Written by Jeff Roberts
A team of Australian researchers are using a non-invasive ultrasound technology to assist in removing toxic plaque and lesions from nerve cells commonly associated with the onset of Alzheimer’s disease.
If you are one of the many millions of people who have witnessed the degenerative effects of Alzheimer’s disease, then you likely know how heartbreaking it is to see a loved one’s quality of life dissipate in what seems like an instant.
For years, scientists have worked diligently to find a counteractive treatment for the common neuro-degenerative disease, but mostly with no successful avail. Thankfully, however, this might all be about to change.
A team of researchers from the Queensland Brain Institute (QBI) at the University of Queensland have found success in reversing the processes that are commonly associated with the onset of Alzheimer’s and other dementia-related diseases. Their findings were published in the journal Science Translational Medicine.
From what we currently understand, a person’s Alzheimer’s disease is usually the result of a build-up of two types of lesions – amyloid plaques, and neurofibrillary tangles. Amyloid plaques sit between the neurons and end up as dense clusters of beta-amyloid molecules, a sticky type of protein that clumps together and forms plaques.
Neurofibrillary tangles are found inside the neurons of the brain, and they’re caused by defective tau proteins that clump up into a thick, insoluble mass. This causes tiny filaments called microtubules to get all twisted, which disrupts the transportation of essential materials such as nutrients and organelles along them, sort of like when you twist up the vacuum cleaner tube.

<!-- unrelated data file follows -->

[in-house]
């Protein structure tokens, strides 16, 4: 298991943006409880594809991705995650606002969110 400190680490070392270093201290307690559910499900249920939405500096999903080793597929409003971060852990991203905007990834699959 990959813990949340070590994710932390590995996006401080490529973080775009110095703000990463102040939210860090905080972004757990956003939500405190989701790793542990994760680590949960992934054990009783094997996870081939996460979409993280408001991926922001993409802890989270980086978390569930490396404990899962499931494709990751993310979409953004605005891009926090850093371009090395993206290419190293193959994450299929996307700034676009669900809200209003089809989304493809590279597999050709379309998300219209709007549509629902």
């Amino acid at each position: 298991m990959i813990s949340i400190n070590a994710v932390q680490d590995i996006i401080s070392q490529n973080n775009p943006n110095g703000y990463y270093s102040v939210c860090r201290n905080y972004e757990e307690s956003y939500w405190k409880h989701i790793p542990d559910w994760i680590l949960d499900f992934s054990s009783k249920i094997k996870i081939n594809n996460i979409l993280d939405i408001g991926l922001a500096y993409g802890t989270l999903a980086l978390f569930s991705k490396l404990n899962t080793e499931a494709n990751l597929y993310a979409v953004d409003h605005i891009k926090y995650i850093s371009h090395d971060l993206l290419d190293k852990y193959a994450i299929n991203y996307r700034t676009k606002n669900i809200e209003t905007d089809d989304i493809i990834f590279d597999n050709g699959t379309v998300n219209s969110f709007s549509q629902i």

The team’s technique uses a particular type of ultrasound called a focused therapeutic ultrasound, which non-invasively beams sound waves into the brain tissue. By oscillating super-fast, these sound waves are able to gently open up the blood-brain barrier, which is a layer that protects the brain against bacteria, and stimulate the brain’s microglial cells to activate.
Microglila cells are basically waste-removal cells, so they’re able to clear out the toxic beta-amyloid clumps that are responsible for the most severe symptoms of Alzheimer’s.
Remarkably, the team reports a 75% success rate in fully restoring memory function for the rats they tested the treatment on. Even better is the fact that there was no brain damage to surrounding tissues.
They found that the treated mice displayed improved performance in three memory tasks – a maze, a test to get them to recognize new objects, and one to get them to remember the places they should avoid.
“We’re extremely excited by this innovation of treating Alzheimer’s without using drug therapeutics,” one of the team, Jürgen Götz, said in a press release. “The word ‘breakthrough’ is often misused, but in this case I think this really does fundamentally change our understanding of how to treat this disease, and I foresee a great future for this approach.”
The team says they’re planning on starting trials with higher animal models, such as sheep, and hope to get their human trials underway in 2017.
This type of success rate could spell big things for Alzheimer’s treatment. What implications would this have for people suffering from the disease? Could this potentially lead to increased life spans and extended brain capacity and function for the elderly population? These questions and more will continue to be explored with further research, stay tuned for more updates as they come.
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Originally posted @ Collective Evolution